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Oil Can Dimensions


Date: 12/11/2001 at 23:34:29
From: Shannon 
Subject: Difficult word problem

An oil can is in the form of a cylinder with a base 5cm in radius. If 
the oil can holds one liter, how tall is it?

I have already figured out this part of the question; it is the next 
part that is giving me all the trouble.

What are the dimensions of an oil can with a one-liter capacity that 
uses the least amount of tin? 

The prof. swears that no calculus is needed to complete the problem, 
but I beg to differ. Thank you.
Shannon


Date: 12/12/2001 at 00:31:38
From: Doctor Jeremiah
Subject: Re: Difficult word problem

Hi Shannon,

Here is the method for getting minimums and maximums:

The most important thing in order to find minumum area is to get an 
equation for the area that has only one independant variable.

The minimum surface area will be a can with an unknown radius and 
height. So the values that you have will not work for the minimum and 
we will have to find new ones. (The ones you have are for a can that 
does not have the minimum area.)

First you find an equation for the surface area. Since it's a right
circular cylinder the surface area is:

   A = 2 * area of base + area of sides
   A = 2 * area of circle + circumferecece of circle * height
   A = 2 * Pi*radius^2 + 2*Pi*radius*height

But that is not all you need. There are too many variables. We need to 
get rid of the height. The other clue is that the can always holds one 
litre, which means we need an equation for volume:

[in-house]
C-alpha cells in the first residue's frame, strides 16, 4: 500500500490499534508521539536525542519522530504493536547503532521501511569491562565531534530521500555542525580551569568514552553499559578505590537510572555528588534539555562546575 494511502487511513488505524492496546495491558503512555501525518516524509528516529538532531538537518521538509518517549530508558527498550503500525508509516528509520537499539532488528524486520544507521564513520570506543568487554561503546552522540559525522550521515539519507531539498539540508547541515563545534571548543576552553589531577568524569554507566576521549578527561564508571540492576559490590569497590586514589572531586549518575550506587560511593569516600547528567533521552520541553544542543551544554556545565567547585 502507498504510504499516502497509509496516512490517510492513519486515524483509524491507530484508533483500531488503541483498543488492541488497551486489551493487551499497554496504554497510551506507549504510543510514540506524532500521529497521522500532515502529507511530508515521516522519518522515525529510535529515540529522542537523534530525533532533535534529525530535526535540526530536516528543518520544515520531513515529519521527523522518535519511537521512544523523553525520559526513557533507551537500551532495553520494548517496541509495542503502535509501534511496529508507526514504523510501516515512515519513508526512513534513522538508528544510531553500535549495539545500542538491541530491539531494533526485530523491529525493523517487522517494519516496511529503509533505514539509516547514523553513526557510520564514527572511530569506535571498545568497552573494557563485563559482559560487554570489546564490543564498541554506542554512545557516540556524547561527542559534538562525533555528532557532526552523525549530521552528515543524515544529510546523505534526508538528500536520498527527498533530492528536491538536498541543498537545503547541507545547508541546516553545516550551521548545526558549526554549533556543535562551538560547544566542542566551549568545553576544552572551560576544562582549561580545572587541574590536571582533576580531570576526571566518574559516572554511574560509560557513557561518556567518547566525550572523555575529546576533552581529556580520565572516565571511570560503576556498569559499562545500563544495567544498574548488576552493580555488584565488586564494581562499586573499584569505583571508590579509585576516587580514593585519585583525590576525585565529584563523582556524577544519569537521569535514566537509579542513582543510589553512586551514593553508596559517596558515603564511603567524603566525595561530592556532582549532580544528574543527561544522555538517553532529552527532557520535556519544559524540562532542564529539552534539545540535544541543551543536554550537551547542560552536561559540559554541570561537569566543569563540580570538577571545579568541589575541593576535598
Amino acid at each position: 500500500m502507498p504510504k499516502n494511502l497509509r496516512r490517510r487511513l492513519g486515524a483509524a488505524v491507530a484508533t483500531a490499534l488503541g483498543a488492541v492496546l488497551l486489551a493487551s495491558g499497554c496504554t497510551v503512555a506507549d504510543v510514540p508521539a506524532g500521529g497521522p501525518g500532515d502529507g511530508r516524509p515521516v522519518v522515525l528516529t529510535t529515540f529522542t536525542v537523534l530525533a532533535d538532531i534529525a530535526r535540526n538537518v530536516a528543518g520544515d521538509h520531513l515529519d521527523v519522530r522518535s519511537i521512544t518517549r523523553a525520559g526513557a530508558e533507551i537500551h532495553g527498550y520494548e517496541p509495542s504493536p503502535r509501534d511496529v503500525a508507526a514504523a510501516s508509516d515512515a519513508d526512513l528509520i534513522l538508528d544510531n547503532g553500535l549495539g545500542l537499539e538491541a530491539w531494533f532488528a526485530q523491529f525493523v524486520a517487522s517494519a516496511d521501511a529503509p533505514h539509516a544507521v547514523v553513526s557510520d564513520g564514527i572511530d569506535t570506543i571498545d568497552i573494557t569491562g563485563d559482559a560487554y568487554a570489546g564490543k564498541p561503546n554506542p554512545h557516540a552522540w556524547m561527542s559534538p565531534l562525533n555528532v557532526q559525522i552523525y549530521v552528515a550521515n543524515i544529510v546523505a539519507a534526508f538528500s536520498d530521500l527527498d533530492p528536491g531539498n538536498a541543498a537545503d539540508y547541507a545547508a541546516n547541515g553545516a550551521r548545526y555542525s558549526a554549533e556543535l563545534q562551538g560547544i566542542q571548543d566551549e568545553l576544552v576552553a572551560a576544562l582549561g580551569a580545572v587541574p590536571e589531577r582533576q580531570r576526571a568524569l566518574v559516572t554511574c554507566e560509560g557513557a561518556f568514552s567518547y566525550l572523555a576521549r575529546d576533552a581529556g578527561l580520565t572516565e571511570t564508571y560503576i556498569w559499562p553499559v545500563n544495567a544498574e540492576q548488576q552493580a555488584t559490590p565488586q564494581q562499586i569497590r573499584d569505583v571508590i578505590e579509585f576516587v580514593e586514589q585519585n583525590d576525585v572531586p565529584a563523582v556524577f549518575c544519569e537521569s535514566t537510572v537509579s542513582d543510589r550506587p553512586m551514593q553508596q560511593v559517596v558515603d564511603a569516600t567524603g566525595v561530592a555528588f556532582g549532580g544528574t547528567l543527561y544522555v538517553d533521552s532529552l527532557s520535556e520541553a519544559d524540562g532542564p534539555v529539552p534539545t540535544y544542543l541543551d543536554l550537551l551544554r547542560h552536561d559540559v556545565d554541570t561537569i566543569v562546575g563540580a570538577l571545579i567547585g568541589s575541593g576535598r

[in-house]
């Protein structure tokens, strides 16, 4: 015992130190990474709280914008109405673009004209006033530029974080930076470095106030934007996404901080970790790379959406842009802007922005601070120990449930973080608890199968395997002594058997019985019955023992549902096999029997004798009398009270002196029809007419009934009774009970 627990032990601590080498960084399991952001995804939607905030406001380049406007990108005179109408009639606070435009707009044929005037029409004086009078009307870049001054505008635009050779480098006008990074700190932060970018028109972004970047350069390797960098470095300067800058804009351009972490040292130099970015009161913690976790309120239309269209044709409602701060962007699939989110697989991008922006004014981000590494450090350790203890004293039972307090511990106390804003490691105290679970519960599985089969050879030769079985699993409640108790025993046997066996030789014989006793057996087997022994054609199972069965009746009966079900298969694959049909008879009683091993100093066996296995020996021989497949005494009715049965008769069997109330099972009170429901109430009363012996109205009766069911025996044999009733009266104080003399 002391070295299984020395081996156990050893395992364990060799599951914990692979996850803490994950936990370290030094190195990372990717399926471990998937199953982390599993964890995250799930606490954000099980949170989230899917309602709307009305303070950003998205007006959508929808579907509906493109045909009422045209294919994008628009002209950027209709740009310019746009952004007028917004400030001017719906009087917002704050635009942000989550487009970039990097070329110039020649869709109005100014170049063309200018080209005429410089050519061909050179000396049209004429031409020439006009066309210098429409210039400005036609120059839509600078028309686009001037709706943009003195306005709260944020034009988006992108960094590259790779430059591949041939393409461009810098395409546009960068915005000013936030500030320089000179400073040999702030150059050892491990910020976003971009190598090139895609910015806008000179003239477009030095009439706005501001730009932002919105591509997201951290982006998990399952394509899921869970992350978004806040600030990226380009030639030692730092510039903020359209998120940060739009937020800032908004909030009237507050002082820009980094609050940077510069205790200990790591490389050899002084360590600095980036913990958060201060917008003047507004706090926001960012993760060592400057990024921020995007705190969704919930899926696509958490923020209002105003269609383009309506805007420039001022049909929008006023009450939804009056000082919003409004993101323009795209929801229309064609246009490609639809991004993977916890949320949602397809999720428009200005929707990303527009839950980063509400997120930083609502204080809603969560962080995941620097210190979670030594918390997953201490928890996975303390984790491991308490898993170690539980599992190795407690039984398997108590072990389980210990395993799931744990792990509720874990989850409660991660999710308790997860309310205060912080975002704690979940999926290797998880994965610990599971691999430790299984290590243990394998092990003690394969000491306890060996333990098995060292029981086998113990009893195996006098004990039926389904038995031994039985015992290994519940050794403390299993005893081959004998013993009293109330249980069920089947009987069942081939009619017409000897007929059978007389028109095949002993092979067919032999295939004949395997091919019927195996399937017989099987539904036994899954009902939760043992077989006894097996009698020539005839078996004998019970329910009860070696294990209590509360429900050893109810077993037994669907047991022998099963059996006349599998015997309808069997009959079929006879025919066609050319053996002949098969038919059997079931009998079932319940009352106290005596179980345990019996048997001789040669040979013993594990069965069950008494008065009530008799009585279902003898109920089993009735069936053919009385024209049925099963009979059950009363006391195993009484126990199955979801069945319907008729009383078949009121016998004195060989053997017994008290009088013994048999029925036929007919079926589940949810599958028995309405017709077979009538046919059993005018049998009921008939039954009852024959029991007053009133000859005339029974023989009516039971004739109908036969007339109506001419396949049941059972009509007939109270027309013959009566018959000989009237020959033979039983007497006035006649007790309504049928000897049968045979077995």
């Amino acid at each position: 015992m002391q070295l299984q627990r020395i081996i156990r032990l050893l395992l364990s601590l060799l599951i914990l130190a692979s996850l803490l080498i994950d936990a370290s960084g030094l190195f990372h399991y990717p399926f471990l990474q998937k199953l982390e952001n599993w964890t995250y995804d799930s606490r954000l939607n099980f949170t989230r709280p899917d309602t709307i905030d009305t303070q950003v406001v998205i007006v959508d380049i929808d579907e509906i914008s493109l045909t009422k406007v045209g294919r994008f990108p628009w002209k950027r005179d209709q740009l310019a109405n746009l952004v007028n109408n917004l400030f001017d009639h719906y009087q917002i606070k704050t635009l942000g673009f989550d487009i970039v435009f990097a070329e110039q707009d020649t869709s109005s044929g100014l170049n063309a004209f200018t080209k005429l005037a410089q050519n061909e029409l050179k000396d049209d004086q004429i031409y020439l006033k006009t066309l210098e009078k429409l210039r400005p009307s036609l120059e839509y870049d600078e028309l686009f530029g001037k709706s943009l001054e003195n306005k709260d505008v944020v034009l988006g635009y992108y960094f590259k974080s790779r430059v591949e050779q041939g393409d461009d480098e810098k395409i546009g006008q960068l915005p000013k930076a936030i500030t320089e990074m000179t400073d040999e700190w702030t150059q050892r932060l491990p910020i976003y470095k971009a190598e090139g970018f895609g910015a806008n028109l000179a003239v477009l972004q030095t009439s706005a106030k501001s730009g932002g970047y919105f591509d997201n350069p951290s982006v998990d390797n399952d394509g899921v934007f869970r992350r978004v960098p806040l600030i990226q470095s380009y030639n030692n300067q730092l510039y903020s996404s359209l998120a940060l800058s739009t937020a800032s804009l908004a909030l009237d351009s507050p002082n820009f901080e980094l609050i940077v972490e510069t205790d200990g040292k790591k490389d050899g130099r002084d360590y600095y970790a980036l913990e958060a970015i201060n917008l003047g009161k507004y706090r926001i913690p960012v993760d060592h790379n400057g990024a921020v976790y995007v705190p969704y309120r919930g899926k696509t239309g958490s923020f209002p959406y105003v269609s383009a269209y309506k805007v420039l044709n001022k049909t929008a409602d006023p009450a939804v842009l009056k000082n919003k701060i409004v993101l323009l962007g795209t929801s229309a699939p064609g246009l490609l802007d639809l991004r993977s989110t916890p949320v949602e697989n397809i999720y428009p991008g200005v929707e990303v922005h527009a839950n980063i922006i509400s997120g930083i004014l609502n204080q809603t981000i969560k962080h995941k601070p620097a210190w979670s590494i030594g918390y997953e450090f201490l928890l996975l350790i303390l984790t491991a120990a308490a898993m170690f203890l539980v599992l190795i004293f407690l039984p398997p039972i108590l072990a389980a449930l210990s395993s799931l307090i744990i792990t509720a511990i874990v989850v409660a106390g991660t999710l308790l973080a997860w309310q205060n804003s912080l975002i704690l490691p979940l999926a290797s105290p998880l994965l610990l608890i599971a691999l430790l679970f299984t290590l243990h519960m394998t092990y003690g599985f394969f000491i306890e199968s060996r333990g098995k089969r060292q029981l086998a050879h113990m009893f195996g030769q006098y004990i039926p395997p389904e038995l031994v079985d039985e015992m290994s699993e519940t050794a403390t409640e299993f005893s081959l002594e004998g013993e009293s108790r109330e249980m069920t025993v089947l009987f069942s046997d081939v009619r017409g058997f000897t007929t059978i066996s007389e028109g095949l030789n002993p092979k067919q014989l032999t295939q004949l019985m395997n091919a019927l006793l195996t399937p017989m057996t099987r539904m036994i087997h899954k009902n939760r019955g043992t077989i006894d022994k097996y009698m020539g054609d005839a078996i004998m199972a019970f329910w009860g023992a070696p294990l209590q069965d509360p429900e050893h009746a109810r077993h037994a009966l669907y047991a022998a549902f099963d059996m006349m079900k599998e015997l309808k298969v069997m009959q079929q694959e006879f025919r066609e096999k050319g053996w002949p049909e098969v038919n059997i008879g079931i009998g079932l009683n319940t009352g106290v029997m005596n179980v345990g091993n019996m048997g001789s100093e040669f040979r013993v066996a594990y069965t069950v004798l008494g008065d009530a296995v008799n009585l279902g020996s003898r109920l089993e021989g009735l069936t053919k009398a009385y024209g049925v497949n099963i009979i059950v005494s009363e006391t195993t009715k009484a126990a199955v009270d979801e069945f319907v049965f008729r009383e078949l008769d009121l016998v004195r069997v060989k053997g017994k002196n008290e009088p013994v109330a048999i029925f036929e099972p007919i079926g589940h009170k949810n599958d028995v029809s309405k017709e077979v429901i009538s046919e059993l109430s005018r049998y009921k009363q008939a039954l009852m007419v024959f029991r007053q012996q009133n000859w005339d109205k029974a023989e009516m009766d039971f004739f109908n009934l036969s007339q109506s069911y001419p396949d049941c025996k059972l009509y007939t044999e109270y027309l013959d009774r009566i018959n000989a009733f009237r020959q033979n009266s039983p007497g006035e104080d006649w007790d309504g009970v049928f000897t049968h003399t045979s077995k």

V = area of base * height
   1000 cm^3 = 1 L = area of circle * height
        1000 = Pi*radius^2 * height

Now we can use the equation for volume to determine the height and 
substitute that into the equation for surface area.

        1000 = Pi*radius^2 * height
      height = 1000 / Pi*radius^2

Okay, we have a value for the height in terms of radius. And if we 
substitute that into the area:

   A = 2 * Pi*radius^2 + 2*Pi*radius*(1000 / Pi*radius^2)
   A = 2 * Pi*radius^2 + 2000/radius

Now we have an equation for area that will work, because it has only 
one independant variable (the radius).

Think about what the graph of the area will look like. The minimum 
will be at the bottom of a dip where the slope changes from negative 
to positive. The absolute bottom of the dip will have a slope of zero.

So what we need to do is find out where the slope of this equation is 
equal to zero. You could actually draw the graph and figure it out.  
Thats why the professor said you didn't need calculus. Just graph this 
equation and look for the minimum:

   A = 2 * Pi*radius^2 + 2000/radius

But since I am not going to draw a graph, I *will* use calculus to 
calculate it this time. Taking the derivative gives the slope, so all 
we have to do is differentiate the equation for area to get the slope 
of the area:

              A = 2 * Pi*radius^2 + 2000/radius

If we differentiate it:

 d/dradius( A ) = d/dradius( 2 * Pi*radius^2 + 2000/radius )

After you take the derivative you end up with:

     dA/dradius = 4*Pi*radius - 2000/radius^2

Now remember we said that the minimum was when the slope was 0?

      slope = 0 = 4*Pi*radius - 2000/radius^2

And if you solve that for minimum radius:

     5.41926 cm = radius

Just to show you it is the right answer, here are some calculations of 
points near the minimum:

     radius = 5.40 cm     A = 553.588 cm^2
     radius = 5.41 cm     A = 553.583 cm^2
     radius = 5.41926 cm  A = 553.581 cm^2  <==  minimum
     radius = 5.43 cm     A = 553.583 cm^2
     radius = 5.44 cm     A = 553.589 cm^2

Let me know if you would like more details on the calculus part.

- Doctor Jeremiah, The Math Forum
  http://mathforum.org/dr.math/   
    
Associated Topics:
High School Calculus
High School Geometry
High School Higher-Dimensional Geometry
High School Practical Geometry

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